I hear with my little ear: Podcasts 16-23 February 2020

Shaping Opinion. A long and rather verbose episode about the rise of conservative AM radio in the United States in The Rise of Rush Limbaugh & Conservative Talk Radio .The interviewee, Brian Rosenwald has written a book “Talk Radio’s America: how an industry took over a political party that took over the United States.”. He emphasizes that radio is an industry first up, and that when the AM band was threatened by the superior quality of FM radio, it moved to conversation and talkback because it still sounded alright. The repeal of the Federal Communications Commissions’ Fairness Doctrine meant that radio stations didn’t have to provide ‘balance’ anymore, and conservative radio rated well : better than liberal programs. Liberal programs tended to have  a different sense of humour to conservative programs, and a liberal listenership was more likely to listen to podcasts etc.  This program was recorded after news had broken that Rush Limbaugh is dying of cancer, so they pull their punches a bit.

99% Invisible.   I never liked the song “Who Let the Dogs Out” and even hearing about it’s convoluted history doesn’t make me like it any better. Whomst Amongst Us Let the Dogs Out looks for the very first version of the song, tracing through the various people who have sung it, or something like it, for a range of purposes: as a feminist song (!)  a rap song and a High School football chant. Doesn’t mean that I like the song any better though.

Rear Vision (ABC) From October 2019, Franco’s body- the politics of the Spanish dictator’s remainsexamines the exhumation of Franco’s body from the mausoleum at the Valley of the Fallen, a state memorial to those who fell in the Spanish Civil War. Many felt that it was inappropriate that Franco be interred there, and it was a policy of the Socialist Party and the matter spent many years in the courts. This podcast gives a good precís of the Spanish Civil War, and the issue of reconciliation (which is an ongoing and prickly question, still)

And from August 2019 How history can help shape the debate about an indigenous voice to Parliament probably doesn’t mean to be depressing, but it is. What a litany of false starts and broken promises.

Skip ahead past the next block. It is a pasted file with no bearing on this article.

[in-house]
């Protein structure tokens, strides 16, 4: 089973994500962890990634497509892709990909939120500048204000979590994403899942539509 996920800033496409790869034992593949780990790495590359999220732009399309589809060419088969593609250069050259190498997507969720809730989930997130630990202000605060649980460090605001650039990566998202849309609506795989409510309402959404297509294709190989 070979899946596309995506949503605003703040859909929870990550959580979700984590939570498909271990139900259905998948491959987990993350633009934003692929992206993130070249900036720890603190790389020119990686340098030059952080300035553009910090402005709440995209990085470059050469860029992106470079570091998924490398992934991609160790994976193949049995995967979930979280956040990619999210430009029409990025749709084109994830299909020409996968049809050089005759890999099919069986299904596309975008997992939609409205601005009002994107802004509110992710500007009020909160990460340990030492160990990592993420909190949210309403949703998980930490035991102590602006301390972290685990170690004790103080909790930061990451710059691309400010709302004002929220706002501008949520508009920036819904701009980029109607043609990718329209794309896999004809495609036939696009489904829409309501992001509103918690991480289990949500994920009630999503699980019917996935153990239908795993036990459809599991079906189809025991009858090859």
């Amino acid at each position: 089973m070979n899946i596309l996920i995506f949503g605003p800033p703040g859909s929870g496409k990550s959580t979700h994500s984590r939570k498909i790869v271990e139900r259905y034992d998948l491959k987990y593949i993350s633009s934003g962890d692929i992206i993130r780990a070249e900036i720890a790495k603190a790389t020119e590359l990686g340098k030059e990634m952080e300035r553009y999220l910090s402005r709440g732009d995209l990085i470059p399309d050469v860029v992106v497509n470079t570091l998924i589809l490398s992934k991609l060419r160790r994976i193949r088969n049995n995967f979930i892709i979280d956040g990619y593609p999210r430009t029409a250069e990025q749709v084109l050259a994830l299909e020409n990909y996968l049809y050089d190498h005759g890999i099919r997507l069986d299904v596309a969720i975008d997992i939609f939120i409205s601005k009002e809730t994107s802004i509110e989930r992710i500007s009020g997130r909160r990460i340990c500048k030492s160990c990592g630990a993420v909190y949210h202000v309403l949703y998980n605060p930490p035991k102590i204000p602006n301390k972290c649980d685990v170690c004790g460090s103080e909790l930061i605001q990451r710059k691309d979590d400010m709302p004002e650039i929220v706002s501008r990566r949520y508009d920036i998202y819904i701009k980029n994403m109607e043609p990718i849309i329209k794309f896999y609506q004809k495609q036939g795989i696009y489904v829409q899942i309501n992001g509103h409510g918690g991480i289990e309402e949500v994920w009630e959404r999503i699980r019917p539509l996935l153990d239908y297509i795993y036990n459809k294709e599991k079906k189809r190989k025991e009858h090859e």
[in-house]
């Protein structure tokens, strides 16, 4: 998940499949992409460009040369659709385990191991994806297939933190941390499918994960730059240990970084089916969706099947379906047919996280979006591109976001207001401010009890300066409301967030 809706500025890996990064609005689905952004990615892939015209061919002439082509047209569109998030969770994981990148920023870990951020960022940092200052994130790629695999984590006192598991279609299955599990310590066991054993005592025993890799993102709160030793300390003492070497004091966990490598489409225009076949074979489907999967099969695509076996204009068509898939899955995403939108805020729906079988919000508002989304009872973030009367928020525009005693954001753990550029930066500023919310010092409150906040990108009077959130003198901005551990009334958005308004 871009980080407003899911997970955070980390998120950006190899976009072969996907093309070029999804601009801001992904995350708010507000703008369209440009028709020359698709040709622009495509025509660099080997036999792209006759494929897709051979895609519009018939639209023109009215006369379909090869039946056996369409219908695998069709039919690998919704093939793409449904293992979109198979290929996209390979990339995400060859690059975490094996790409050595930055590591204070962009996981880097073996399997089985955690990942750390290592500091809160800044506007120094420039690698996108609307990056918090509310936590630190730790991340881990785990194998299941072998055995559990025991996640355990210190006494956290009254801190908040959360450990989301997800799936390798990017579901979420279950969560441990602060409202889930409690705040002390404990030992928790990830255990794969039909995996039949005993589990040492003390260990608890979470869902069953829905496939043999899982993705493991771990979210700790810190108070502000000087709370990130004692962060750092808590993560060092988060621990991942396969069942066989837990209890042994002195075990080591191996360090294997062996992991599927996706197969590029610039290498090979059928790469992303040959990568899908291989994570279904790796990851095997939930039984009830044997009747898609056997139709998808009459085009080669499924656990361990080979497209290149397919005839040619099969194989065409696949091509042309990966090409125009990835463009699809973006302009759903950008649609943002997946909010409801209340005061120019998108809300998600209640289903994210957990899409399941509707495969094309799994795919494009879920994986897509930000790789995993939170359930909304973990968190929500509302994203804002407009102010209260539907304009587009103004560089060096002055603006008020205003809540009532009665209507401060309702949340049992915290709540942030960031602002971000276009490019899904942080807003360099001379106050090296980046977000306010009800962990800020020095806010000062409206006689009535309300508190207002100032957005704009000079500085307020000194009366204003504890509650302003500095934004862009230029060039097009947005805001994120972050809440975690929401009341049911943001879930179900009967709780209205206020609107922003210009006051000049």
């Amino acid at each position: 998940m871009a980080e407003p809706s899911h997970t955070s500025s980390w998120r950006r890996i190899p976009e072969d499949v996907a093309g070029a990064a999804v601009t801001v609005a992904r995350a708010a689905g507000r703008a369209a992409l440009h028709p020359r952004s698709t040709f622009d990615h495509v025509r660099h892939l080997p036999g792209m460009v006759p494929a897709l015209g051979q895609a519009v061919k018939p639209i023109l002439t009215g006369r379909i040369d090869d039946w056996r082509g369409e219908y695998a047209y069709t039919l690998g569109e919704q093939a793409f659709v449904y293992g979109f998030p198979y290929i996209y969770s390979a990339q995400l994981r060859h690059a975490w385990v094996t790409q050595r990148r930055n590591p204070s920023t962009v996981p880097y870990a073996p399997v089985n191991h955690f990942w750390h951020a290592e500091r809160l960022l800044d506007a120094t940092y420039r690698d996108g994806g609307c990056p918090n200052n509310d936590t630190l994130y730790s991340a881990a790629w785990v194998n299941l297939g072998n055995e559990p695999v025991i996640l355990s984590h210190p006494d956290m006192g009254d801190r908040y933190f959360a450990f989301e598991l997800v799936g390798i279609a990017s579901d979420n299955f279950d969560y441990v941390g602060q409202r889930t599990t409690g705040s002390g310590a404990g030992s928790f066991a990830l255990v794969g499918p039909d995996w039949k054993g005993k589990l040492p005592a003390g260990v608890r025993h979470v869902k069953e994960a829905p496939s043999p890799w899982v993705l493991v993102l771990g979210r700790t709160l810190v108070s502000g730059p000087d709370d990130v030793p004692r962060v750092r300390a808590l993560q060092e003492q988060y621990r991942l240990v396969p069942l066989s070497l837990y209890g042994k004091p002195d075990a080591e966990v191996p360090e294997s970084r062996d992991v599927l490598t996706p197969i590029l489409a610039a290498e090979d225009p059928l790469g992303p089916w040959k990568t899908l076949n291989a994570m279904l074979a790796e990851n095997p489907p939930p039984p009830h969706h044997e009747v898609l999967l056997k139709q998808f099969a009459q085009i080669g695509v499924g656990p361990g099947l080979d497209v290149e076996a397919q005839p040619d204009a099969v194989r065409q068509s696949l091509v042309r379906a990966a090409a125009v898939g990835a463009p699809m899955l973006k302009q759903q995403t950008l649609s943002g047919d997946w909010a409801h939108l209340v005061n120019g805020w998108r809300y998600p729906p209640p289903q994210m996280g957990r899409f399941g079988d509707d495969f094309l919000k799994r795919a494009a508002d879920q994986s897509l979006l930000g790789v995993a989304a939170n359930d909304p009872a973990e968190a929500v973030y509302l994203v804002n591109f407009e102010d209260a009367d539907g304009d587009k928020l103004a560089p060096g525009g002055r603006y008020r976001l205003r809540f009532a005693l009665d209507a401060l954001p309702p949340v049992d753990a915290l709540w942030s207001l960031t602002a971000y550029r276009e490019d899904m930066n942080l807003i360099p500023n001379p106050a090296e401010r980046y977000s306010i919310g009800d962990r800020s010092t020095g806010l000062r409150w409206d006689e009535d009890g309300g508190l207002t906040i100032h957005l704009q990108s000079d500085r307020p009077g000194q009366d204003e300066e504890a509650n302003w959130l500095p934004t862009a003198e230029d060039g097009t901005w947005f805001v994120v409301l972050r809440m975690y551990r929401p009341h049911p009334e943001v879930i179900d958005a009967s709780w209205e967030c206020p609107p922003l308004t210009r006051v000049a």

Background Briefing (ABC) From 22 September 2019 Who is burning sacred objects in the outback has a surprising answer.  It’s indigenous people themselves, spurred on by a new wave of Pentecostal churches, some of which feature ‘pastors’ from Zimbabwe or Tonga.  Adds a whole new, disturbing layer to missionary zeal.

Soul Search (ABC) And while we’re on about Pentecostals, Soul Search has a program Pentecostalism in Australia.  Our Scotty is one of 650 million Pentecostals world wide- a number that is growing. Apparently the average Christian today is a 27 year old Brazilian Pentecostal woman. The program has interviews with Prof Mark Hutchinson from Alphacrusis College, a Pentecostal Theological College; Tanya Riches a life-long Hillside attendee and ‘lecturer in theology’ at Hillsong College and indigenous pastor William Dumas from Tweed Heads. Lots of Holy Spirit language here, and not much critical thinking.

Shooting the Past. The picture under discussion this time is of two ladies, looking as if they’ve just come from a CWA meeting or church, standing beside a mallee root still attached to the ground.  An other-worldly thing, the still-attached mallee root bears testimony to how much topsoil has been lost on this Mallee farm. Katie Holmes from La Trobe is one of the historians consulted- I have her (and others) book on the Mallee sitting here, waiting to go.  Flo and Bena and the Mallee Root gives an interesting potted history of land use in the Mallee.

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